The watch automatically pauses should you stop for a rest too, and fires up again should you start moving once more.
All the data from your exercise ends up in the Samsung Health app, and both location and heart rate tracking are reassuringly accurate. Heart rate readings are similar to the much more expensive Garmin Fenix 5 Plus, and GPS-tracked maps were also spot-on, without “black spots” in the readings; the map you end up with has a thick blue line representing the tracked route, which helps to hide any slight wobbles or off-mark readings.
There’s a huge list of activities that it can track aside from running, but most of the outdoors ones can rely on the same metrics: distance, speed and heart rate. Swimming is a little different, as it uses the sensors to determine the number of lengths, and overall distance.
The Samsung Galaxy Watch Active is water resistant to 5ATM, so you can wear it in the swimming pool as well as the shower.
I’d class this as a great tracker for regular exercise. But if you’re more serious about your fitness, a Garmin is likely a better choice. That’s not because of the accuracy of the data, but Garmin’s handling of it. The Garmin Connect app lets you dig deep into the data more easily, and the higher-end Garmin Forerunners series offer useful stats like mid-exercise relative performance scores and heart rate recovery figures.
You are also mostly tied to Samsung Health with a Galaxy Watch Active; the app only lets you link up automatically with Strava.
Samsung Galaxy Watch Active — Apps and features
There’s another impressive extra to the Active: it lets you store music on the watch itself, and connect directly to a pair of Bluetooth headphones to play it.
You only end up with 1.5GB space from the initial 4GB, but it’s better than nothing. GPS and music (or podcasts, if that’s your preference) playback mean this is really a watch that lets you run without a phone.
The Samsung Galaxy Watch Active is a smartwatch too, but not one with all that many apps. You can install additional apps from the Galaxy Wearable app on your phone (or directly on your watch). There are more than you’ll find for a Fitbit Versa, but the question is whether many, or any, are likely to be that useful.
There are controller apps for Philips Hue lights, for your Nest thermostat and a few maps apps. But I’m not sure there’s anything I’d use long-term. There’s just nothing that useful here beyond some pre-installed apps like Spotify and weather.
Samsung does at least show some commitment to making the Galaxy Watch series feel like a smartwatch platform rather than a tracker with some added fluff. The Active has a mic and the Bixby digital assistant. This is pretty much the worst digital assistant around, but you can still use it for some handy things on a watch such as asking for the weather, to set an alarm, or to text someone.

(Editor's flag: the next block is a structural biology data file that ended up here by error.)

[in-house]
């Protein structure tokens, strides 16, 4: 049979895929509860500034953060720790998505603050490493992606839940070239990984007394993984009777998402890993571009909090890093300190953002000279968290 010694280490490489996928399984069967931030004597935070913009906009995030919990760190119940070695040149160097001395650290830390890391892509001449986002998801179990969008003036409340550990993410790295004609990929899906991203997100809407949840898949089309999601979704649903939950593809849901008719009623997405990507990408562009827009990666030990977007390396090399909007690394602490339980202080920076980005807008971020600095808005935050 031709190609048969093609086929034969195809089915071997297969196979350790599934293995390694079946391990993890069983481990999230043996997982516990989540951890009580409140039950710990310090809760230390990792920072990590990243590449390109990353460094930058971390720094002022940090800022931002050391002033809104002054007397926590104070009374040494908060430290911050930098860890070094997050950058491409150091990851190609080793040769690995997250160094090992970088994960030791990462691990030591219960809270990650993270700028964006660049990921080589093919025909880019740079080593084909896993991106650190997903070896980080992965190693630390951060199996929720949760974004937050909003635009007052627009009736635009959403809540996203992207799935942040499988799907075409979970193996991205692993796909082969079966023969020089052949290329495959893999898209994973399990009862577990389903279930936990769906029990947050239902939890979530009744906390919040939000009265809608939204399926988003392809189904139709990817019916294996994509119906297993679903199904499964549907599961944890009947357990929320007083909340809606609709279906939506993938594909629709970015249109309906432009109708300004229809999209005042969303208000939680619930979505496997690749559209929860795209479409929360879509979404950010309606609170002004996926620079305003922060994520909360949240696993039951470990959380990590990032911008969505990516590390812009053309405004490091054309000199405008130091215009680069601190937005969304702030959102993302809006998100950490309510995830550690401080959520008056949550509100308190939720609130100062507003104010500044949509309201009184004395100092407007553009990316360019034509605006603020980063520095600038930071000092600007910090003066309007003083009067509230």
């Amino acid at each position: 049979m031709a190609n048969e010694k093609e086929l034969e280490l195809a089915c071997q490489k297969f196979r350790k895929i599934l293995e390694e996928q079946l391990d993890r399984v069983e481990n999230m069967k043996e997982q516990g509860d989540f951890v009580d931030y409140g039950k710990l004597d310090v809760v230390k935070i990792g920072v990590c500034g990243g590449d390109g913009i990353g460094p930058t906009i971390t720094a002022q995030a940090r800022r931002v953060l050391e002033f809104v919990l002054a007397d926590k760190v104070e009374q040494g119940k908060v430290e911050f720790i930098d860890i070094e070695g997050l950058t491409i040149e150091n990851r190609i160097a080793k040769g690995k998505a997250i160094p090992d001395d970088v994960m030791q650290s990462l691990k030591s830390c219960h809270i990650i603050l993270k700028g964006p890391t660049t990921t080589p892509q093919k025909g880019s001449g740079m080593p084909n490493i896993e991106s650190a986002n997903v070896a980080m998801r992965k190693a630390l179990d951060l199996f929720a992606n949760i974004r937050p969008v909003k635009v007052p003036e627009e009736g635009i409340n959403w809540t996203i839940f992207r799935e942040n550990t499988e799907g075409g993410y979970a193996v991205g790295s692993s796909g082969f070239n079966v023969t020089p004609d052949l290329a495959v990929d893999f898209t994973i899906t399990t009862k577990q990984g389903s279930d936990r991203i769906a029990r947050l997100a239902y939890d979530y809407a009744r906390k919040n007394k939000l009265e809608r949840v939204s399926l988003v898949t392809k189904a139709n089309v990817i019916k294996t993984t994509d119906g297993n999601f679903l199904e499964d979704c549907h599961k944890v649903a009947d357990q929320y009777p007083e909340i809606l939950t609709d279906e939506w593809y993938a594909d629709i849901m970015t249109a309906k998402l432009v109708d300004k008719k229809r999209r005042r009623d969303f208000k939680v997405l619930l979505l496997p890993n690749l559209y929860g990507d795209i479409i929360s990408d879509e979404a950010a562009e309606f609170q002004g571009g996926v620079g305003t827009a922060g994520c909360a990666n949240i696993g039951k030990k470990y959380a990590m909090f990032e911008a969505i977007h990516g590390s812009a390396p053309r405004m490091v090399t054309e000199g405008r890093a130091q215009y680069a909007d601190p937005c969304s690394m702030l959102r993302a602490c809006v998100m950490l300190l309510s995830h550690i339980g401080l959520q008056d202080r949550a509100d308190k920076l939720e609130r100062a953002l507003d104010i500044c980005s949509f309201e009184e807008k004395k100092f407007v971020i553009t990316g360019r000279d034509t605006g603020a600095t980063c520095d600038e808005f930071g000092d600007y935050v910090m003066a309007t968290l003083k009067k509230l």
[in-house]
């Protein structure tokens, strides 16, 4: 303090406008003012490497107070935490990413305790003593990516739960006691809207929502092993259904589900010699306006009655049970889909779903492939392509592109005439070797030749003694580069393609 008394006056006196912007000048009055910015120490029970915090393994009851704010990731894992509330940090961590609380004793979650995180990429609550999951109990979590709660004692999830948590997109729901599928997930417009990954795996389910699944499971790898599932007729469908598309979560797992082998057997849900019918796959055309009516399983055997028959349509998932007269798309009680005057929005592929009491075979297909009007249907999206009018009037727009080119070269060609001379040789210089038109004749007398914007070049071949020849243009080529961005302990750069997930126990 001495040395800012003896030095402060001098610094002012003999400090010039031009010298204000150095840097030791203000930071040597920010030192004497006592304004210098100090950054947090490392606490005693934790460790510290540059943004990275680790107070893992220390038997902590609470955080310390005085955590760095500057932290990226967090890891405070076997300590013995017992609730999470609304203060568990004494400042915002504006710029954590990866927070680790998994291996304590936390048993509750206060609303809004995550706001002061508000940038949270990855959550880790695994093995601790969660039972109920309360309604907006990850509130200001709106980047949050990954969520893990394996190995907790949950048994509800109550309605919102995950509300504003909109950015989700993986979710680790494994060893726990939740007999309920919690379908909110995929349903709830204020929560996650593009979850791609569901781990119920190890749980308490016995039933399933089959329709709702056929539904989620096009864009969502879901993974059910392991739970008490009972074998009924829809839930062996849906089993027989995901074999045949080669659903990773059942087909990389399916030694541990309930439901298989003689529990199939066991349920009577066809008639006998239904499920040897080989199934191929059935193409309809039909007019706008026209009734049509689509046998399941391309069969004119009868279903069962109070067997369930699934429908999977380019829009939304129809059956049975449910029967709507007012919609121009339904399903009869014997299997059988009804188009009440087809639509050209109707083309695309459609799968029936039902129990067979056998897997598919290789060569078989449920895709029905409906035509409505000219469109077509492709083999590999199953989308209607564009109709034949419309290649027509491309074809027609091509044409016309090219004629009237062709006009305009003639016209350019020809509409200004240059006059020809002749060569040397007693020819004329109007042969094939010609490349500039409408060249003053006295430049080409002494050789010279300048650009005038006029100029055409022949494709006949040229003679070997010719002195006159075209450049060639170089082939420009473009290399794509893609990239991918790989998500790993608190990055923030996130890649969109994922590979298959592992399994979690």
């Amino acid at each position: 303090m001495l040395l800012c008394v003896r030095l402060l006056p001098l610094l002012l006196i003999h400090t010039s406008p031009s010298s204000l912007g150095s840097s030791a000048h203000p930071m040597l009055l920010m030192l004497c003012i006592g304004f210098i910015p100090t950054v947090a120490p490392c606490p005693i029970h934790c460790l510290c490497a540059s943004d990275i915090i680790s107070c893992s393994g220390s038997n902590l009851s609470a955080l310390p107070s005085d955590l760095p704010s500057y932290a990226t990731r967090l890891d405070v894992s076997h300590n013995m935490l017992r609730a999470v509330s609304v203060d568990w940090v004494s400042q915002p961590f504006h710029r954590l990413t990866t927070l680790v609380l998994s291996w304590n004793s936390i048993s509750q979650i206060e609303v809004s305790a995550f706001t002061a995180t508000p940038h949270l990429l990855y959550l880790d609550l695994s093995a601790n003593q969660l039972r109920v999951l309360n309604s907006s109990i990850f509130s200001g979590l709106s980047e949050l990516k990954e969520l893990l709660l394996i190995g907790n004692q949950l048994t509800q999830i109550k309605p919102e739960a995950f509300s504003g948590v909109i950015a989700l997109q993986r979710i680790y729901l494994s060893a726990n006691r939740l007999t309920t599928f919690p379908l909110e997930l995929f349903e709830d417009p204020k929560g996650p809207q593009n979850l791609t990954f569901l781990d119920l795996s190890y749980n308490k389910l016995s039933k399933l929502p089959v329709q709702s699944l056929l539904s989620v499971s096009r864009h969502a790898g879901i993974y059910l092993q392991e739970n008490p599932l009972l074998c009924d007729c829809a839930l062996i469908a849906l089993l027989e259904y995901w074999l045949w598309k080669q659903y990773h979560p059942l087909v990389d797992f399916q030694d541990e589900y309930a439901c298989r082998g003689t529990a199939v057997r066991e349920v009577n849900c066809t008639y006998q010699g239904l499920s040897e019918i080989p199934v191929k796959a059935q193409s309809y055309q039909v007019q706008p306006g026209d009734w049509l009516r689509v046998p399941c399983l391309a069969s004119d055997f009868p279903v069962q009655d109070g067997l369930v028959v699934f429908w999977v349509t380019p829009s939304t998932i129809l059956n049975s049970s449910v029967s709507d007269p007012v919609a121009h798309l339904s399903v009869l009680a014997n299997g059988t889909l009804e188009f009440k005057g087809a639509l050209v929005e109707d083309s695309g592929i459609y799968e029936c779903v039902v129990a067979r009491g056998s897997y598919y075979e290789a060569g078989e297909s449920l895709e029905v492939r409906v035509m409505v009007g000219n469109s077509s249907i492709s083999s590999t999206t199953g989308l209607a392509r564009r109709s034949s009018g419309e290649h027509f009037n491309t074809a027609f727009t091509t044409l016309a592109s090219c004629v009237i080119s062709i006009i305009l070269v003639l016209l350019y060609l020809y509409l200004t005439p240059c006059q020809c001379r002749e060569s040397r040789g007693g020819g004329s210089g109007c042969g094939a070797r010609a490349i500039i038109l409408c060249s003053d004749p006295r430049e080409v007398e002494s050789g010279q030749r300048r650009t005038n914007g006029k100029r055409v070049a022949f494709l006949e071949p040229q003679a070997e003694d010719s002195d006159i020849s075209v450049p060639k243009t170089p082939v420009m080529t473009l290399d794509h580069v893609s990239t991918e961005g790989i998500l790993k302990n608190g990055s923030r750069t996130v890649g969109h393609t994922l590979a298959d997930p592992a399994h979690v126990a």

It needs to be connected to your phone to work, but speech recognition is solid enough to make the experience pleasant. A quick double tap of the lower side button activates Bixby.
The Samsung Galaxy Watch also has Samsung Pay, which you wake up by long-pressing the upper button. You link your card to Pay, and can then use the watch to pay for items, just as you would with a contactless card. However, fewer UK banks support it than Google Pay or Apple Pay. At time of writing, Nationwide, the Co-op and HSBC are in, but Barclays, Halifax and Lloyds aren’t. Check the Samsung Pay website for the latest supported banks.
The watch can, of course, receive notifications. These let you retweet right from the watch face, see whole chains of WhatsApp messages, and reply to them with pre-set messages or emojis. It’s a pretty solid handling of notifications – a big step ahead of simpler trackers like the Fitbit Inspire HR.
The Samsung Galaxy Watch Active does everything I need or want a smartwatch to do, although that may not be true for everyone.
Samsung Galaxy Watch Active — Battery life
Ready for some bad news? The Active only has a 230mAh battery, smaller than the 270mAh of the 42mm Galaxy Watch, and in another league to the 472mAh of the 46mm version.
Around five days of real-world battery life was one of my favourite parts of the 46mm Galaxy Watch. The Samsung Galaxy Watch Active lasts for around two days before needing a recharge.
Judging by my experience of using it as a run tracker, it should last long enough for a four-hour marathon.
Battery life is OK, but we’re too close to standard smartwatch territory for my liking. The Samsung Galaxy Watch Active also takes a long time to charge up, more than two hours.
It uses a little charger pad that sits on its underside, without any real grip beyond a magnet. I’ve disliked this style in the past as too often the watch is prone to slip off. However, here the magnet seems strong enough to keep it in place, even if it’s not on a flat surface.
Should I buy the Samsung Galaxy Watch Active?
The Samsung Galaxy Watch Active misses out on two of our favourite bits from the original Watch. It doesn’t have a rotating bezel and its battery life is only OK.
But it’s by no means an instant failure – anything but. It’s probably the most attractive Samsung watch to date, but has kept the same key features as the bigger models while costing up to £100 less.
Sure, it’s higher maintenance and a bit more fiddly to operate than a standard Galaxy Watch, but it’s a great rival to any Android Wear watch or Fitbit Versa series band.
It may miss two of the Galaxy Watch’s best bits, but the Active is still a charming fitness and smartwatch hybrid.